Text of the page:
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Speech by Consul General Hong Lei at Harold Washington City College: China's Development Brings Opportunities to the World

China’s Development Brings Opportunities to the World

——Speech by Consul General Hong Lei at Harold Washington College, May 4th

Dear friends,

It is a great pleasure and honor to visit the Harold Washington City College of Chicago and share with you China’s development and reform as well as its contribution to the world. It is my hope that you can get a better understanding of China and China’s diplomacy from my speech.

To start with, let’s go back through the history of China’s development. China has made significant contribution to the human society throughout history with its splendid civilization that has extended for five thousand years. In ancient times, China was for long the world leader in agriculture, and contributed to human progress with extraordinary development achievements. Studies reveal that until the mid-19th century, China’s GDP and per capita GDP were the world’s highest. Before the 16th century, China contributed 173 of the world’s top 300 innovations and discoveries.

So the question is: why does China contribute less to the world in modern times than it did back in history? According to Deng Xiaoping, this has something to do with foreign powers’ century-long invasion of China following the Opium War as well as the corruption of reactionary governments in China’s history.

Repeated invasions by foreign powers, particularly from the West, from 1840 to 1949, and China’s corrupt ruling class and backward social system reduced China to a semi-colonial and semi-feudal society. There was constant warfare, an unstable society, economic depression, no security of livelihood, and extreme poverty.

The founding of the People’s Republic of China (PRC) in 1949 ushered in a new era for China’s development. The PRC has provided full development opportunities and conditions to the people, and vast scope to realize that right. Through more than 60 years of effort, China’s overall national strength has greatly increased; standards of living have achieved a historical leap from poverty to moderate prosperity; the people’s right to development in economy, politics, culture, society and environment has been effectively protected. In 2016, China’s GDP exceeded 11 trillion dollars, second only to the US. China feeds more than 20 percent of the world’s population with less than 10 percent of the world’s arable land. Through more than 30 years of reform and opening-up, China has lifted 700 million people out of poverty, accounting for more than 70 percent of the global reduction in poverty. China has established the world’s largest social security system, and average life expectancy had grown from 35 years in 1949 to 76.34 years in 2015, ranking high among the developing countries. The level of education has soared: in 1949, more than 80 percent of the national population was illiterate, and the enrollment rate of school-age children was only 20 percent. In 2015, net enrollment rates were as follows: primary school-age children – 99.88 percent; nine-year compulsory education – 93 percent; high school – 87 percent. The enrollment rate for higher education has reached a level approaching that of medium-developed countries. According to the “China National Human Development Report 2016” released by the United Nations, China’s Human Development Index (HDI) in 2014 ranked 90th among 188 countries, already in the high human development group.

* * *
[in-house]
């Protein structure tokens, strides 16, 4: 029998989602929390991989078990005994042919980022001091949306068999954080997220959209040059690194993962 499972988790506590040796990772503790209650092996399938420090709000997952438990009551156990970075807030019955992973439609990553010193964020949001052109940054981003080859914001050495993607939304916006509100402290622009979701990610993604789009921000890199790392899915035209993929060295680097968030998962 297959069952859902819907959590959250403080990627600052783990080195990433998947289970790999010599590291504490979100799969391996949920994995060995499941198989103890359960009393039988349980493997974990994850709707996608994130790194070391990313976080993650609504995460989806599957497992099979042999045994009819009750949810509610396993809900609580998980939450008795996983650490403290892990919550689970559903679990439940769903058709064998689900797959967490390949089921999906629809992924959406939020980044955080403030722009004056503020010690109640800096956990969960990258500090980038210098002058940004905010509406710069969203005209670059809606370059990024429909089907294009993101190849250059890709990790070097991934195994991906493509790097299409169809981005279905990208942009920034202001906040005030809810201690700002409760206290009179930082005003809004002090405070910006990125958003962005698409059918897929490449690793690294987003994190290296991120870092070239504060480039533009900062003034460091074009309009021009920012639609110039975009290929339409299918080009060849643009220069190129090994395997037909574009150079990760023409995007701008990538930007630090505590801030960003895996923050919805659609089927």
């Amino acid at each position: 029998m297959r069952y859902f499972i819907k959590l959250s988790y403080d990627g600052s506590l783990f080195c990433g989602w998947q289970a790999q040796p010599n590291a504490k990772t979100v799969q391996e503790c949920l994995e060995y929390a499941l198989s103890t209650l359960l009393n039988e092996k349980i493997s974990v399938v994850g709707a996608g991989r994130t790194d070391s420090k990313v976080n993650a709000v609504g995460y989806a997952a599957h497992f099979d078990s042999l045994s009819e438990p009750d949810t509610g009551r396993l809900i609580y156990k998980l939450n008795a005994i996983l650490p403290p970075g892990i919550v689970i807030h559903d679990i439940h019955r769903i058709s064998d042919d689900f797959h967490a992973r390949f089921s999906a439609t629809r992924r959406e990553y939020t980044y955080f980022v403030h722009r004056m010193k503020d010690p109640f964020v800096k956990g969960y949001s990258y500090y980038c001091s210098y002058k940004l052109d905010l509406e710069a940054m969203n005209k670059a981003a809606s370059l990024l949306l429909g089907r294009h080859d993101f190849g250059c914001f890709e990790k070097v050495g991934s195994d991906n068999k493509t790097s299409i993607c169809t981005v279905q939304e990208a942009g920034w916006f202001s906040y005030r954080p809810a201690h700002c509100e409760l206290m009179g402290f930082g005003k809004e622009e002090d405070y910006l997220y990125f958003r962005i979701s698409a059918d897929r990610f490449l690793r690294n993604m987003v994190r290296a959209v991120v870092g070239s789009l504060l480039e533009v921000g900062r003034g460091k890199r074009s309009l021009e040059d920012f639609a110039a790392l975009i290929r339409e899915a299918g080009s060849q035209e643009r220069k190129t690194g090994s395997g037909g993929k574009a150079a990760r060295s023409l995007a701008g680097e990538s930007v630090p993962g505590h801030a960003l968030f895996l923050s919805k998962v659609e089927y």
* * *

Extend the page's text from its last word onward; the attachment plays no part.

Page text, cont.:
What role will a developed China play in the world? China has made a strategic choice to play a greater role in upholding world peace, prosperity and stability and make greater contribution to the world.

First, China is committed to injecting strong impetus to global economic growth.

China’s increasing and upgrading domestic market will provide a bigger market to the world. In the past 30-odd years since the reform and opening-up, China’s economy has acquired an ever growing share in the world’s total. According to statistics by the World Bank, the share of China’s GDP in the world economy has increased from 1.2% to 9.3% from 1979 to 2010 with an annual growth of 0.3 percentage points measured at the constant price of US dollar in 2010. China’s annual contribution to the world economy has reached 30.5% during this period of time, ranking the first among all countries. In 2015, people with relevantly high income account for 20% of China’s urban population with a total number exceeding 150 million.their per-capita disposable income has reached 10,000 dolla